The currently proposed law to send people to jail for 25 years on their third major crime suffers from the same type of flaws. Our prisons are full to the point of overflowing and the government is having to spend a lot of money on new prisons or working out how to get more people into the current ones. This law will only add to the number of people in our prisons, consuming tax payer dollars and adding noting back to society.
To me the logic flaw is so obvious I don't understand why nobody is pointing it out. Serious criminals don't happen overnight, they start out as petty criminals and get away with it. It's just human nature to always press against the boundaries, and for over a generation we have been pretty much ignoring the petty crimes. At the bottom of the heap is graffiti vandalism and general loutishness by children and teens. Even if they are caught nothing is done, so they do it again, nothing happens, and they keep going, gradually getting worse.
Soon they are in youth gangs and things just get worse. Burglaries, stand-over tactics, violence yet they are still under age and the police and youth courts effectively do nothing. When they become of age, judges start giving them minor penalties ... community service that they don't perform and fines they never pay.
Sooner or later they put someone in hospital, do an armed robbery, or kill someone. Finally something is done, but by now the criminal associates only with other criminals, are regarded as a "big man" for their criminal level and as soon as they are on the street again they go back to their life of crime.
At this point, after dozens of burglaries (hundreds of houses burgled if they are drug addicts), dozens of peoples lives ruined the Three Strikes rule would finally kick in and they will be gone. For every habitual criminal removed by this, there will be plenty of people waiting to step into their place in the criminal underworld.
Just like the mathematicians that can't understand where the third man came from, our politicians can't seem to understand that these adult criminals came from somewhere.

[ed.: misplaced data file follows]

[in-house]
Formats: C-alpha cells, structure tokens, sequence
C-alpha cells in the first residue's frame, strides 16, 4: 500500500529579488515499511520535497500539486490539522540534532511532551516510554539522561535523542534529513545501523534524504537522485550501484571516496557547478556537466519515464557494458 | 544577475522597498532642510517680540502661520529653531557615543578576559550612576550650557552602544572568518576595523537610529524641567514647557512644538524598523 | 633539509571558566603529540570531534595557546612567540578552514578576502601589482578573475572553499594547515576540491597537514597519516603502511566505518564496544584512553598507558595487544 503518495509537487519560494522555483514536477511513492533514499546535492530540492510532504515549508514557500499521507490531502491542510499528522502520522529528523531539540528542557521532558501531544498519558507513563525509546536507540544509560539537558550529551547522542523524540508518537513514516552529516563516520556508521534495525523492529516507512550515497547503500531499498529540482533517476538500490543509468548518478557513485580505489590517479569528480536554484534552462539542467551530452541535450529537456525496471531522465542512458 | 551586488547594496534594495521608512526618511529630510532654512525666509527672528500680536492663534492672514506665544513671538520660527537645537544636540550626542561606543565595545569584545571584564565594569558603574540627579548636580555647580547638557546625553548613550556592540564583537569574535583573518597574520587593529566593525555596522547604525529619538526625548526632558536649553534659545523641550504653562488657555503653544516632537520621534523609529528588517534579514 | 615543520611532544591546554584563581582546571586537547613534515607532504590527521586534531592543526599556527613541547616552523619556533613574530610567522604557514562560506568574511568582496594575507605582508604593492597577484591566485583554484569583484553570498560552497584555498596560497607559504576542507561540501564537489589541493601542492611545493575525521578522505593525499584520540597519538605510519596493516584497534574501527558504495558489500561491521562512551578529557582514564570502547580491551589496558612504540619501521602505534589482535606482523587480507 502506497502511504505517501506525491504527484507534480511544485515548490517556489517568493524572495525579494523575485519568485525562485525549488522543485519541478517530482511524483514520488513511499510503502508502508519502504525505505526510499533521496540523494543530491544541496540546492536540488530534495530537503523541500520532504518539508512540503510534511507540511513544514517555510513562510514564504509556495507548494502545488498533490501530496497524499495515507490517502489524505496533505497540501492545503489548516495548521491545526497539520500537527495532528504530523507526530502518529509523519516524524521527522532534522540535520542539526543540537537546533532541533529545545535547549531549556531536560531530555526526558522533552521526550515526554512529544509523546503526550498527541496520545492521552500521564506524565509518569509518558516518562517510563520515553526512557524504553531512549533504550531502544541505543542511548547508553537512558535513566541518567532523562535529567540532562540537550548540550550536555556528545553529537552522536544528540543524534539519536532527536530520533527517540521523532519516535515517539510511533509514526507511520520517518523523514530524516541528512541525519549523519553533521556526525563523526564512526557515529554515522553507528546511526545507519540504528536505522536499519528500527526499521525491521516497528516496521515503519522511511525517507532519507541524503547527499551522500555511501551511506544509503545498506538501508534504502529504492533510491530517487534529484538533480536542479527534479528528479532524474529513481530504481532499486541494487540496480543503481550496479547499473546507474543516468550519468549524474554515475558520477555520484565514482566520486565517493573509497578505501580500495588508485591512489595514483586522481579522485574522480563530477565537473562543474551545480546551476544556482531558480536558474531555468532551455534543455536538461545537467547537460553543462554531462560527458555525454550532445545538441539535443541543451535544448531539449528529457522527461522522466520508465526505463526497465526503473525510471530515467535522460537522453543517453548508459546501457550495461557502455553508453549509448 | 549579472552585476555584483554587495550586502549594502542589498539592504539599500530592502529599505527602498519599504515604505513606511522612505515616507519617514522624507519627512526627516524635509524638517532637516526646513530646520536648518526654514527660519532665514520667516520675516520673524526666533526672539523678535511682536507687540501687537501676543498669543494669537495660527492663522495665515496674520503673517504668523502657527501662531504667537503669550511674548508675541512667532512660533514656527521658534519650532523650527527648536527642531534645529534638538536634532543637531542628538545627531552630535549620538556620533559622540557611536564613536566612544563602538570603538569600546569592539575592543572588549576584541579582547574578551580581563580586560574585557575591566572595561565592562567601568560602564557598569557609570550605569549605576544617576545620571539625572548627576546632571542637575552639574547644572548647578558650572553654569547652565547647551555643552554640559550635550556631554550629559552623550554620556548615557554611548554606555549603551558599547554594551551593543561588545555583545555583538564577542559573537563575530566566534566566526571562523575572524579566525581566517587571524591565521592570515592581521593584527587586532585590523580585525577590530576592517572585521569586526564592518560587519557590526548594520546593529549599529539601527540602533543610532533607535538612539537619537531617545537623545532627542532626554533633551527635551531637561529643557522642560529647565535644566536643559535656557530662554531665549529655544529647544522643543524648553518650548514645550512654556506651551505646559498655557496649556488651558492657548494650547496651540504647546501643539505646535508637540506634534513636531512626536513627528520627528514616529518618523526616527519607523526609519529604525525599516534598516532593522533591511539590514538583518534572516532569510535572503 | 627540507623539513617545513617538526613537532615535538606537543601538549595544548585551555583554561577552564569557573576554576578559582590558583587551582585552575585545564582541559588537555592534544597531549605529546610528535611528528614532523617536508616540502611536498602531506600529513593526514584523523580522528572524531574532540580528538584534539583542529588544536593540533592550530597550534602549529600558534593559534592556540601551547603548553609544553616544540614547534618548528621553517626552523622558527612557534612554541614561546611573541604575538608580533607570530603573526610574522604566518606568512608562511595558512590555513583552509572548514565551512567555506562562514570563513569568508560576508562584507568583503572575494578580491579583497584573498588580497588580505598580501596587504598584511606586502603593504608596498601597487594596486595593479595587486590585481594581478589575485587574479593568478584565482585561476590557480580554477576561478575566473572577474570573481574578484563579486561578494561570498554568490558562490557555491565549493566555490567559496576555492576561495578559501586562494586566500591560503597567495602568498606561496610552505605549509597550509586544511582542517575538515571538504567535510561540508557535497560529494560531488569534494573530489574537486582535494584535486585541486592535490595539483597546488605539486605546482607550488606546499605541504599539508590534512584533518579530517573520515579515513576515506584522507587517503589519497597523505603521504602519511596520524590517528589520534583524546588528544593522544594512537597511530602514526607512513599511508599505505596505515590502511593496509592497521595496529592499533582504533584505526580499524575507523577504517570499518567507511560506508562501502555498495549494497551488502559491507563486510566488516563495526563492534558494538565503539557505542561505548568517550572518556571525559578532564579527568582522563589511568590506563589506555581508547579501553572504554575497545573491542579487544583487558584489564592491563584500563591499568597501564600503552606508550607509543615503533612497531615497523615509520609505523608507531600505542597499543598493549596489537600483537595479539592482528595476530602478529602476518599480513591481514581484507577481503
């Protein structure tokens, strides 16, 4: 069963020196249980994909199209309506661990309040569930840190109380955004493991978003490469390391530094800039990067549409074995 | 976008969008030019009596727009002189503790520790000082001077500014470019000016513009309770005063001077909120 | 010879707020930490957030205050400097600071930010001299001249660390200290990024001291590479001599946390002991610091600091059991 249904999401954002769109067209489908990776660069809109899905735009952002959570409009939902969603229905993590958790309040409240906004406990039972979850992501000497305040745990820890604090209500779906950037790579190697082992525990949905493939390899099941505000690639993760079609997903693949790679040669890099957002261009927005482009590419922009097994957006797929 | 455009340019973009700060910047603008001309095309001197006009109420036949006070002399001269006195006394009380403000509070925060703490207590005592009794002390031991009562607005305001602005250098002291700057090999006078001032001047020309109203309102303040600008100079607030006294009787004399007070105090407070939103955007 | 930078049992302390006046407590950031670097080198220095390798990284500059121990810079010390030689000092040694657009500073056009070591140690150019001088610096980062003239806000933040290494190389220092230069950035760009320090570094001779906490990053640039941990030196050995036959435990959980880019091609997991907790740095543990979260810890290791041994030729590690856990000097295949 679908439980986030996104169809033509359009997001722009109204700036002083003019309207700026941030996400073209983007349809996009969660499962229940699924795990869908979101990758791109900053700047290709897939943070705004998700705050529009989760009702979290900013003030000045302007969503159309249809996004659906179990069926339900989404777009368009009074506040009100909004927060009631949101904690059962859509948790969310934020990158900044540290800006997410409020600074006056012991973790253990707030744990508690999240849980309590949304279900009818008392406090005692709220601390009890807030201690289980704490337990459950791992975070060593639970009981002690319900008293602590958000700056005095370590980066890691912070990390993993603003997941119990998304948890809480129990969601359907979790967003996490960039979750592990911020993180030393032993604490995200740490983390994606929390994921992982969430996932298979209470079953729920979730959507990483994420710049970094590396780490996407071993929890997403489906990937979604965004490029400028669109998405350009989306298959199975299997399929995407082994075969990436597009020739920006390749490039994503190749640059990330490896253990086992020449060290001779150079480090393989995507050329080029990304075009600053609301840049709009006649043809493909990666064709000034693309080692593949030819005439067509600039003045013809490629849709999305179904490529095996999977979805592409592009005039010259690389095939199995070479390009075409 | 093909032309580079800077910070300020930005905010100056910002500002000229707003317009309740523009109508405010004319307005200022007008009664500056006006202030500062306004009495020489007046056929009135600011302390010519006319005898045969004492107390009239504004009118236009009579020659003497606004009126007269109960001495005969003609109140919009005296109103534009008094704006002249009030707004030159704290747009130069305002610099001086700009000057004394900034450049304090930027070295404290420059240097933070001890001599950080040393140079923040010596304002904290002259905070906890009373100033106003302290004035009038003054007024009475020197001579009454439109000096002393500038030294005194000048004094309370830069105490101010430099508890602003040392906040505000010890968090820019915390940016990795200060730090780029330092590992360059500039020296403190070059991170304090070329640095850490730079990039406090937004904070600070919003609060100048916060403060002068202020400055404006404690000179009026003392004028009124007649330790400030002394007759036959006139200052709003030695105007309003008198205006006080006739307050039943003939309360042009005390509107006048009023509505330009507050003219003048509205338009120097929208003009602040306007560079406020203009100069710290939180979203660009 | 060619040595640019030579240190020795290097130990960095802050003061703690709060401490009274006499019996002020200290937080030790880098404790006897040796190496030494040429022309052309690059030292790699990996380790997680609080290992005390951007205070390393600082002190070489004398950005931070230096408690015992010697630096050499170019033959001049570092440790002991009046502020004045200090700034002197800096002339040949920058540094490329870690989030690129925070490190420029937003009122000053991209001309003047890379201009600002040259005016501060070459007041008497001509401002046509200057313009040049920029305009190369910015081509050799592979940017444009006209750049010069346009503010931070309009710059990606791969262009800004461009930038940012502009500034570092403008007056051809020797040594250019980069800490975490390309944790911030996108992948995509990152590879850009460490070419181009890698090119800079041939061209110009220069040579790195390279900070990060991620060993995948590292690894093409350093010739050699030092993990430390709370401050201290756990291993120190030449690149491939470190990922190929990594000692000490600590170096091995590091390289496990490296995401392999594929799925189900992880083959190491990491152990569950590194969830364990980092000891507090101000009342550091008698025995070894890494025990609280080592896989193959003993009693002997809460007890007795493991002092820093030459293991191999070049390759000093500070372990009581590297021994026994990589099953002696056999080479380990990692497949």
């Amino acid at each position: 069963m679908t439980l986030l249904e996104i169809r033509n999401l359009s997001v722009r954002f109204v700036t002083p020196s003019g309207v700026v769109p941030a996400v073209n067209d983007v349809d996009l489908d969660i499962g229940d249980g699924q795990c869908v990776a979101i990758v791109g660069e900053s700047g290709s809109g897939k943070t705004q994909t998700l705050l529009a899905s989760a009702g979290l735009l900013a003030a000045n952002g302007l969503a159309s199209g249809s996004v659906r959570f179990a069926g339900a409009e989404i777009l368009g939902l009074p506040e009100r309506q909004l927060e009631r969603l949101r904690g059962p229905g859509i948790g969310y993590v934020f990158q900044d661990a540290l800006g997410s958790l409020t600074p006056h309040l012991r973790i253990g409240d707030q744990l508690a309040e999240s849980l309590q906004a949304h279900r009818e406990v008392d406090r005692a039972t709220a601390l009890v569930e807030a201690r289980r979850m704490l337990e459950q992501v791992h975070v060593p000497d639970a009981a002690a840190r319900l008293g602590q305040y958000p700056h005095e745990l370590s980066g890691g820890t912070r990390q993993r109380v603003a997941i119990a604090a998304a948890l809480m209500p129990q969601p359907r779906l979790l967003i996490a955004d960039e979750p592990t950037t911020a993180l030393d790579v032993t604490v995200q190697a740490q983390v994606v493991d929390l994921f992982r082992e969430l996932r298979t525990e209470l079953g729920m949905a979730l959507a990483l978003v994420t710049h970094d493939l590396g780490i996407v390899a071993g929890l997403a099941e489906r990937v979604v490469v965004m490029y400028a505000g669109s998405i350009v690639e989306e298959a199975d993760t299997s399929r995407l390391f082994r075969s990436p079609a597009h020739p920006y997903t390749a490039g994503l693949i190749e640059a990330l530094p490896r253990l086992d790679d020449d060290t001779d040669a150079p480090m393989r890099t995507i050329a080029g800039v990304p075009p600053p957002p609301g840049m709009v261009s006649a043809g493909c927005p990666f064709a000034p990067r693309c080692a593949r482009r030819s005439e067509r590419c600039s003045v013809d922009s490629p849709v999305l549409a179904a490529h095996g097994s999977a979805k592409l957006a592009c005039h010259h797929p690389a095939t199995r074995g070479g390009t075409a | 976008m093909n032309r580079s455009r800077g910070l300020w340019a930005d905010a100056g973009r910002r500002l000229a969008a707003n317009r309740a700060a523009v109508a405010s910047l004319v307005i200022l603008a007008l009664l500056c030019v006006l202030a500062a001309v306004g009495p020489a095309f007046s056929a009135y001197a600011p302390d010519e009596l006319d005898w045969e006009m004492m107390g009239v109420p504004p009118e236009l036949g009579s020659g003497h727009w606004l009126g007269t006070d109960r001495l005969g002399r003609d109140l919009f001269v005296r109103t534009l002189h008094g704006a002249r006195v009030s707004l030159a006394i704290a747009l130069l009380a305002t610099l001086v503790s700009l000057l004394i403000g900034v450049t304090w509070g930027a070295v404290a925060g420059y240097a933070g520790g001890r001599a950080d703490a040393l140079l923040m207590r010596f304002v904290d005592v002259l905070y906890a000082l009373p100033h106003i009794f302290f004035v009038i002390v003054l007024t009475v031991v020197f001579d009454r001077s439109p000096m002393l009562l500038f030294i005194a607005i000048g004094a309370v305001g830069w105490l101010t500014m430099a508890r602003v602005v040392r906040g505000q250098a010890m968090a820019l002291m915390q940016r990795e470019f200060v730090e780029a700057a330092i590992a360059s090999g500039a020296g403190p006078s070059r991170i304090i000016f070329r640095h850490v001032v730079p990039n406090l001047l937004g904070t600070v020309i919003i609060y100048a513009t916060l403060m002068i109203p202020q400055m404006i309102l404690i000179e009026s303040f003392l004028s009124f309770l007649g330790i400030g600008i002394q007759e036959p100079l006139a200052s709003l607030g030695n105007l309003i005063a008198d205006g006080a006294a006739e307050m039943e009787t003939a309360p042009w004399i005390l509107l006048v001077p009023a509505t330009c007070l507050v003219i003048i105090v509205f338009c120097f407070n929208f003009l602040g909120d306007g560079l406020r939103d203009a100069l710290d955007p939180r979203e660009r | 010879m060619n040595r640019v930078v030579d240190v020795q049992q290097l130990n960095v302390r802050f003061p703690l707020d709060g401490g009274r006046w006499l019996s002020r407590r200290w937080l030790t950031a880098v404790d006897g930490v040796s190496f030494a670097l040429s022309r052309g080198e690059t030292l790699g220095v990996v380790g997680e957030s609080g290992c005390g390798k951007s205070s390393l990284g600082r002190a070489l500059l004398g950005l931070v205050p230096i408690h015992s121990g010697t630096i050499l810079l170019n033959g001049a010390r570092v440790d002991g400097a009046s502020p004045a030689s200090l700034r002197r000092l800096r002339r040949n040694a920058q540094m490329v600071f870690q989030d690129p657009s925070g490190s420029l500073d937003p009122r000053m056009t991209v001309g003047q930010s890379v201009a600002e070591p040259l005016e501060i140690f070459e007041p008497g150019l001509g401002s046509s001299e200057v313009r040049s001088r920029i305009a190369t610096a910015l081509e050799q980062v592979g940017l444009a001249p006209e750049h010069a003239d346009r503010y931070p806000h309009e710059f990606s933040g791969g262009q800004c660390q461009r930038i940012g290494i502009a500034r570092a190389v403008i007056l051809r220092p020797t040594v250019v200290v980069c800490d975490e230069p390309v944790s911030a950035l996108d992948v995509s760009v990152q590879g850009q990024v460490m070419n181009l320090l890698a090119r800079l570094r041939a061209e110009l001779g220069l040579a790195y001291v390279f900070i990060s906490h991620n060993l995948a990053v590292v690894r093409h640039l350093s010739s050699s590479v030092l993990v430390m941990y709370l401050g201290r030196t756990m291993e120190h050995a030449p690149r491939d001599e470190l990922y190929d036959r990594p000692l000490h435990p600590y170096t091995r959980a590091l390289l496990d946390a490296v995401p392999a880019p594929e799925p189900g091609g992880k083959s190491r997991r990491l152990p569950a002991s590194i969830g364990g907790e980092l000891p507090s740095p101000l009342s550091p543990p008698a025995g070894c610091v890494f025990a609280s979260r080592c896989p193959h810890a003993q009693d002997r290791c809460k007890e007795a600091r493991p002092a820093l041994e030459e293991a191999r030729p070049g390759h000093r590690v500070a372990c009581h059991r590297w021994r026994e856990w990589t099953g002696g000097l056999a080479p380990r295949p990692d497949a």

Wouldn't it make much more sense to stop the offending early. Take the young graffiti vandals and kids who do minor theft and give them an appropriate punishment. No I don't mean throw them in the cells with adult offenders, I mean give them a penalty that will make them think twice about doing it again; and what's more let them know that if they do it again, next time it will be worse.
Surely a lot cheaper than building more prisons.
Originally published on Qondio
Friday, February 20, 2009
Police in the Irish Republic finally caught up with Mr Prawo Jazdy, the country's worst driver, after they sought him from north to south for score of unpaid speeding and parking fines. Finally an ordinary copper in the Garda's national headquarters sent a letter
He had been wanted from counties Cork to Cavan after racking up scores of speeding tickets and parking fines
"Prawo Jazdy is actually the Polish for driving licence and not the first and surname on the licence," read a letter from June 2007 from an officer working within the Garda's traffic division.
Given that Poles are Ireland's largest immigrant population, it says something about how Irish Police are trained and communication gets to the ordinary plod on the street.
Can you see any parallels with how our police are trained?